GUTFELD: Susan Olson, who is Cindy Brady in "The Brady Bunch," she's going to be on "Red Eye" tonight. It's a big deal, being a "Brady Bunch" fanatic.



GUTFELD: Greg's Secrets to Happiness.


GUTFELD: All right. Roll the tape.

You know the key to true rewards in life is delayed gratification. By waiting and earning your pleasure the reward is that much greater, as this dog has learned. Instead of eating the dog biscuits he balances them on his nose, knowing that at some point, when they fall, he will have a great reward. And that is the secret to life.

BOLLING: Wow. That dog is awesome.

Cindy Brady?

GUTFELD: Cindy Brady.

TANTAROS: You mean Cindy?

GUTFELD: Yes. With the lisp. She's kind of cool.

BOLLING: Was she faking the lisp?

GUTFELD: She was quite the actress.

BOLLING: Breaking news.

GUTFELD: She was quite the actress.

BOLLING: My turn. It's Friday.

TANTAROS: "One More Thing."

BOLLING: So it's time for...


GRAPHIC: Fool of the Week.


TANTAROS: The music is here to stay.

BECKEL: yes, it's a democrat.

BOLLING: Love that music. Ferguson, Missouri, there are people who are calming. Captain Ron Johnson, Kevin Jackson, the Brown family all calming tones. There are those who aren't: Al Sharpton and the fools of the week, the New Black Panther Party. Watch.


UNIDENTIFIED MALE: It's a shame as we speak the president of the United States is talking to Russia. He's talking to China. He's talking to North Korea. He's talking to Iraq and the Middle East about treating people better. He needs to go back to his roots and stop people from killing Africans in the streets right outside of 1600 Pennsylvania Avenue.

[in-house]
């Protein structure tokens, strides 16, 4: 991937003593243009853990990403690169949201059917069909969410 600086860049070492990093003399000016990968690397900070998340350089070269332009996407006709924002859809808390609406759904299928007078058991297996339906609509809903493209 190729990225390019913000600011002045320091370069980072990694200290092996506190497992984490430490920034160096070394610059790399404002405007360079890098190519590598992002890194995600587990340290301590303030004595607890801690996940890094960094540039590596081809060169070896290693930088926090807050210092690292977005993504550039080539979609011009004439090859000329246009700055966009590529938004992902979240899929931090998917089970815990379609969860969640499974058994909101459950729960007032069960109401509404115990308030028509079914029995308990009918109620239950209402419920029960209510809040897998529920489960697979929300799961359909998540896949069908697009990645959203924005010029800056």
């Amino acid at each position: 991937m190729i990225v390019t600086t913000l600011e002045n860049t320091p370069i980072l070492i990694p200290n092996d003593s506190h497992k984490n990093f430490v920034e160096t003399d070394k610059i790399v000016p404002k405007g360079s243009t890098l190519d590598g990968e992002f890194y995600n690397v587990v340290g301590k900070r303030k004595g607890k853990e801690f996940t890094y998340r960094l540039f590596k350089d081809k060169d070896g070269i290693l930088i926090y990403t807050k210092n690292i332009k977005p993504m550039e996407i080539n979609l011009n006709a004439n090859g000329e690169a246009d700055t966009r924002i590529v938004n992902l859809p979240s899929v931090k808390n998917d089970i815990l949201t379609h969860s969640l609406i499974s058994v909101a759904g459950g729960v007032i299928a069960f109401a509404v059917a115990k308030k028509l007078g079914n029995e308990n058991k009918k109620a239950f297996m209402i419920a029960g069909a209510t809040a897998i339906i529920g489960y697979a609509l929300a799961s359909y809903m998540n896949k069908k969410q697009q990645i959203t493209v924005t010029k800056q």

BOLLING: The New Black Panther Party, not helpful in Ferguson, Missouri, "Fools of the Week."


PERINO: OK. I'm going to see if you guys like this idea. OK. Daimler Chrysler, headquartered in Germany, they have a new e-mail policy for when you go on vacation. There's new software that they have...

GUTFELD: I hate it.

PERINO: Any e-mail that you get while you're on vacation automatically is deleted. So when you get back from vacation you arrive, and you have a clean inbox. Do you like that?


PERINO: I thought you would love that.


BECKEL: I don't read the e-mail anyway.

BOLLING: All the stuff you missed.

GUTFELD: That's a very strange thing.

PERINO: Why. Because then you don't have to stress out about...

GUTFELD: What if you were fired? You show up for work and you're there and everybody is staring at you and you can't find your desk. I fired many people over e-mail: "You're fired."

BECKEL: Yes. Panama Canal turns 100 today. It was a treaty that I helped get through the Senate, which is a pain for a lot of people. One million vessels have gone through the Panama Canal. It changed world trade. It set a great job.

And the other thing I want you to know is, I'm going to be here with Andrea tonight for the 8 p.m., and I'm going to have a Swiss burger, a chocolate milkshake, New England clam chowder, and boneless chicken wings.

PERINO: You're like that dog.

TANTAROS: That's all? That's it?

BOLLING: A milkshake?

TANTAROS: Set your DVR so you never miss an episode of "The Five." "Special Report" is up next. We'll see you live at 8 p.m. for a special "Five."